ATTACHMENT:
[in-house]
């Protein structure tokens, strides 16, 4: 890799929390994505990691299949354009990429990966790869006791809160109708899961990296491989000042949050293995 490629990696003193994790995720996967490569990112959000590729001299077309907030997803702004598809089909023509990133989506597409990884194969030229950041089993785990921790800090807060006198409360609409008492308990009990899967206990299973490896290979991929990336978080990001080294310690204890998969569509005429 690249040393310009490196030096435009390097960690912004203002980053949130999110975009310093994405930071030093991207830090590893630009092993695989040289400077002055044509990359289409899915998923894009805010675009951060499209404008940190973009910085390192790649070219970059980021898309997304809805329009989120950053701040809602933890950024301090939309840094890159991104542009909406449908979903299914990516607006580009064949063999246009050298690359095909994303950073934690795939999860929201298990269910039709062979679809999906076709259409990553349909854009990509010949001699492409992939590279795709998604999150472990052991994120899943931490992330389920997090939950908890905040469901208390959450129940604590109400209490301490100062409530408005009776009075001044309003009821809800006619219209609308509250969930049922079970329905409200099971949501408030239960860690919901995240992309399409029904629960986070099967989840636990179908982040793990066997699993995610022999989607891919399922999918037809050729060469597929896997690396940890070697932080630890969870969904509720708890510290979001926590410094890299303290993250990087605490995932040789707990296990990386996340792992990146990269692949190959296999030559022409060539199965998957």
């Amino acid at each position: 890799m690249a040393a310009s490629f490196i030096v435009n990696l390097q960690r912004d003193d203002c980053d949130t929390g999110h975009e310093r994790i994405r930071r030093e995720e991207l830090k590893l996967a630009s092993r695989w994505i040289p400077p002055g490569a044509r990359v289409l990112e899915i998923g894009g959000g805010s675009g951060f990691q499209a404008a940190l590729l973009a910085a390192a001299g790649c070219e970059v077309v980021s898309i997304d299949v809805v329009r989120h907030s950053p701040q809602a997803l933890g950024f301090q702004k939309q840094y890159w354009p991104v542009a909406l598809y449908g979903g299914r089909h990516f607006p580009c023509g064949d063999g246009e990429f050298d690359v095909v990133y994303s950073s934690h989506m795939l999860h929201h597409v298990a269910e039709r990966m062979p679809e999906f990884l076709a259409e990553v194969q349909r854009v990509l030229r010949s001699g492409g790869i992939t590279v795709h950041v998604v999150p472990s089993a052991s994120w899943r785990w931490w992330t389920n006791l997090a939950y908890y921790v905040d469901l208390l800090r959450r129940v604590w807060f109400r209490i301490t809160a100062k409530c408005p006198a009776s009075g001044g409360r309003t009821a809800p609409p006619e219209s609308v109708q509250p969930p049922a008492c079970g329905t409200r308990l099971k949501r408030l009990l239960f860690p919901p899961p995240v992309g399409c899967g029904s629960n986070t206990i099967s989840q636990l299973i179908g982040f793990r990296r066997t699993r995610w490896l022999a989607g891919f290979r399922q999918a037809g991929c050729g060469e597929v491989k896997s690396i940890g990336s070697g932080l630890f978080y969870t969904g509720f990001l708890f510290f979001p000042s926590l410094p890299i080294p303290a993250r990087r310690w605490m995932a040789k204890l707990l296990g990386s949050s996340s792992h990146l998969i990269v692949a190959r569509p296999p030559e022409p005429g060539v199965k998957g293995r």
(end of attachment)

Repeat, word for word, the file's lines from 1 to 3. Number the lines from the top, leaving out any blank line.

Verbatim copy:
[in-house]
């Protein structure tokens, strides 16, 4: 890799929390994505990691299949354009990429990966790869006791809160109708899961990296491989000042949050293995 490629990696003193994790995720996967490569990112959000590729001299077309907030997803702004598809089909023509990133989506597409990884194969030229950041089993785990921790800090807060006198409360609409008492308990009990899967206990299973490896290979991929990336978080990001080294310690204890998969569509005429 690249040393310009490196030096435009390097960690912004203002980053949130999110975009310093994405930071030093991207830090590893630009092993695989040289400077002055044509990359289409899915998923894009805010675009951060499209404008940190973009910085390192790649070219970059980021898309997304809805329009989120950053701040809602933890950024301090939309840094890159991104542009909406449908979903299914990516607006580009064949063999246009050298690359095909994303950073934690795939999860929201298990269910039709062979679809999906076709259409990553349909854009990509010949001699492409992939590279795709998604999150472990052991994120899943931490992330389920997090939950908890905040469901208390959450129940604590109400209490301490100062409530408005009776009075001044309003009821809800006619219209609308509250969930049922079970329905409200099971949501408030239960860690919901995240992309399409029904629960986070099967989840636990179908982040793990066997699993995610022999989607891919399922999918037809050729060469597929896997690396940890070697932080630890969870969904509720708890510290979001926590410094890299303290993250990087605490995932040789707990296990990386996340792992990146990269692949190959296999030559022409060539199965998957």
């Amino acid at each position: 890799m690249a040393a310009s490629f490196i030096v435009n990696l390097q960690r912004d003193d203002c980053d949130t929390g999110h975009e310093r994790i994405r930071r030093e995720e991207l830090k590893l996967a630009s092993r695989w994505i040289p400077p002055g490569a044509r990359v289409l990112e899915i998923g894009g959000g805010s675009g951060f990691q499209a404008a940190l590729l973009a910085a390192a001299g790649c070219e970059v077309v980021s898309i997304d299949v809805v329009r989120h907030s950053p701040q809602a997803l933890g950024f301090q702004k939309q840094y890159w354009p991104v542009a909406l598809y449908g979903g299914r089909h990516f607006p580009c023509g064949d063999g246009e990429f050298d690359v095909v990133y994303s950073s934690h989506m795939l999860h929201h597409v298990a269910e039709r990966m062979p679809e999906f990884l076709a259409e990553v194969q349909r854009v990509l030229r010949s001699g492409g790869i992939t590279v795709h950041v998604v999150p472990s089993a052991s994120w899943r785990w931490w992330t389920n006791l997090a939950y908890y921790v905040d469901l208390l800090r959450r129940v604590w807060f109400r209490i301490t809160a100062k409530c408005p006198a009776s009075g001044g409360r309003t009821a809800p609409p006619e219209s609308v109708q509250p969930p049922a008492c079970g329905t409200r308990l099971k949501r408030l009990l239960f860690p919901p899961p995240v992309g399409c899967g029904s629960n986070t206990i099967s989840q636990l299973i179908g982040f793990r990296r066997t699993r995610w490896l022999a989607g891919f290979r399922q999918a037809g991929c050729g060469e597929v491989k896997s690396i940890g990336s070697g932080l630890f978080y969870t969904g509720f990001l708890f510290f979001p000042s926590l410094p890299i080294p303290a993250r990087r310690w605490m995932a040789k204890l707990l296990g990386s949050s996340s792992h990146l998969i990269v692949a190959r569509p296999p030559e022409p005429g060539v199965k998957g293995r």